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Common goals and mutual respect
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update on Saturday, June 4, 2011
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As a boutique corporate finance firm, we have a relatively small team of around 25 people. It includes senior directors, managers and executives with up to 30 years' experience, as well as junior staff who may have completed their degree and accountancy qualifications overseas, on the mainland or locally.

The company, our clients and various regulators expect the highest professional and ethical standards. And because many of our assignments are project-based, requiring various skills and experience, it is important for individuals to have a clear understanding of their respective roles and to co-operate with colleagues.

Approach and policies

Like other employers, we look for potential, right qualifications and distinct skills. Since we operate in a tightly regulated environment, where staff will be advising clients on acquisitions, deals and investments, everyone has to understand and comply with the relevant rules and codes of conduct.

They should be able to manage clients' needs and expectations. At times, this can present a real challenge if there are commercial elements involved and they are pressed for time. Thus, we give individuals a clear framework to follow. These guidelines cover modes of operation, ethical behaviour, skill sets for dealing with clients, and reporting requirements. Having such a framework helps staff learn the business and contribute effectively to each project. Senior executives are expected to provide guidance to younger colleagues and ensure that each person feels part of the team. Progress is assessed on a regular basis.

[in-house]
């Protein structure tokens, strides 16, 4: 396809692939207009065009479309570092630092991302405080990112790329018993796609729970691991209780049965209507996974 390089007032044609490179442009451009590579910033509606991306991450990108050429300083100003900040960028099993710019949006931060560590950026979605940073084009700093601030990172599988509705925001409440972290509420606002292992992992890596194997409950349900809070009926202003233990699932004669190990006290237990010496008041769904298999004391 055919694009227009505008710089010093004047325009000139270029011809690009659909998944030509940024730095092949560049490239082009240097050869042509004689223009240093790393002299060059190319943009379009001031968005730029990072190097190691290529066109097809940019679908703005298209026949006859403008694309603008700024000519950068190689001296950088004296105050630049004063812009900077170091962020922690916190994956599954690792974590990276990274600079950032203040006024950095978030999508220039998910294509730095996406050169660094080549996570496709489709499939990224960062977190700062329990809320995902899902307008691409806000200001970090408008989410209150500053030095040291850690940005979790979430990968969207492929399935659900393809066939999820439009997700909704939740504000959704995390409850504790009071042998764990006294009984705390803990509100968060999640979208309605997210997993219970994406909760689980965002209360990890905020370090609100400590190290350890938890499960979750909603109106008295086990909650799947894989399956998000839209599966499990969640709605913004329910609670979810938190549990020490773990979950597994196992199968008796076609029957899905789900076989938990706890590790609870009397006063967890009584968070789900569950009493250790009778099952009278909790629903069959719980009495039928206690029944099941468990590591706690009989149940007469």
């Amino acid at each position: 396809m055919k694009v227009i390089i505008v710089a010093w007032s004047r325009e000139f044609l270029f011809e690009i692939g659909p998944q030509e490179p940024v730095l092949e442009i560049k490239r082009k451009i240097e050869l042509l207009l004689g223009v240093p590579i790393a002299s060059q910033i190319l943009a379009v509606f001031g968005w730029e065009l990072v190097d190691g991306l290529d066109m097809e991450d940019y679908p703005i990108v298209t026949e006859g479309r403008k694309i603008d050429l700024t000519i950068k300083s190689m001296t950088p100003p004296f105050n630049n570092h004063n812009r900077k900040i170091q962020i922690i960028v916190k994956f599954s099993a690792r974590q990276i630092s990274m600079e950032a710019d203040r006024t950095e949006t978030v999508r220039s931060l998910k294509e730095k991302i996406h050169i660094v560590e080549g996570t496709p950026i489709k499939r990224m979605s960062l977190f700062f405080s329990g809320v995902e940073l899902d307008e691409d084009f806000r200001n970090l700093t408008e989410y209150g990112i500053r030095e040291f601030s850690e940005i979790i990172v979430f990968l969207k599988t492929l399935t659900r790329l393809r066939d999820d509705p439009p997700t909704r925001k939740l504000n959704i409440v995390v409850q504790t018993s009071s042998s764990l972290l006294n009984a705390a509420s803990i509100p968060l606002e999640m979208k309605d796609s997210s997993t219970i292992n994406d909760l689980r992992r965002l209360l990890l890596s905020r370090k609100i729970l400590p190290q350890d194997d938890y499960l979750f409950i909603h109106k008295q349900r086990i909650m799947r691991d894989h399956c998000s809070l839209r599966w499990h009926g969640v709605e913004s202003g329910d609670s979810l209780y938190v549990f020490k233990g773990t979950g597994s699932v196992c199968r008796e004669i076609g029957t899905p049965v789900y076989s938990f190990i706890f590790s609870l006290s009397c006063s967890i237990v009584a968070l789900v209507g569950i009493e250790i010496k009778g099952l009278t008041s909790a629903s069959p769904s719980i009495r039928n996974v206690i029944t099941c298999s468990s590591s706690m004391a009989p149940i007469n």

Key practices

We take negative comments from clients very seriously. For example, a client might object to the way recommendations are given. New recruits need to learn soft skills the hard way. Therefore, we ask senior staff to review all official outgoing documents. This on-the-job training is really the best way to improve written communication and tell them how to be polite, tactful, or a bit more forceful.

We use management meetings to discuss individual conduct and any complaints we receive. It can be embarrassing for those concerned, but they will definitely learn from the experience. There is no harm in reminding staff they must be customer-oriented and that they are trained to conform to certain standards of behaviour. Organising special team-building activities is quite taxing. It tends to overload the administrative staff. But we do have some off-site strategy meetings, the occasional golf day, and more light-hearted social events, which allow people to have a different kind of interaction and not feel they just work together.

Results and feedback

Some people have difficulty meeting reasonable requests. They may think a bigger company will give them more independence. That's not always true. Because we work on a project management basis, colleagues team up with different senior leaders and get involved in a wide range of assignments. They appreciate the chance to develop new skills and see that good teamwork grows from common goals and mutual respect.

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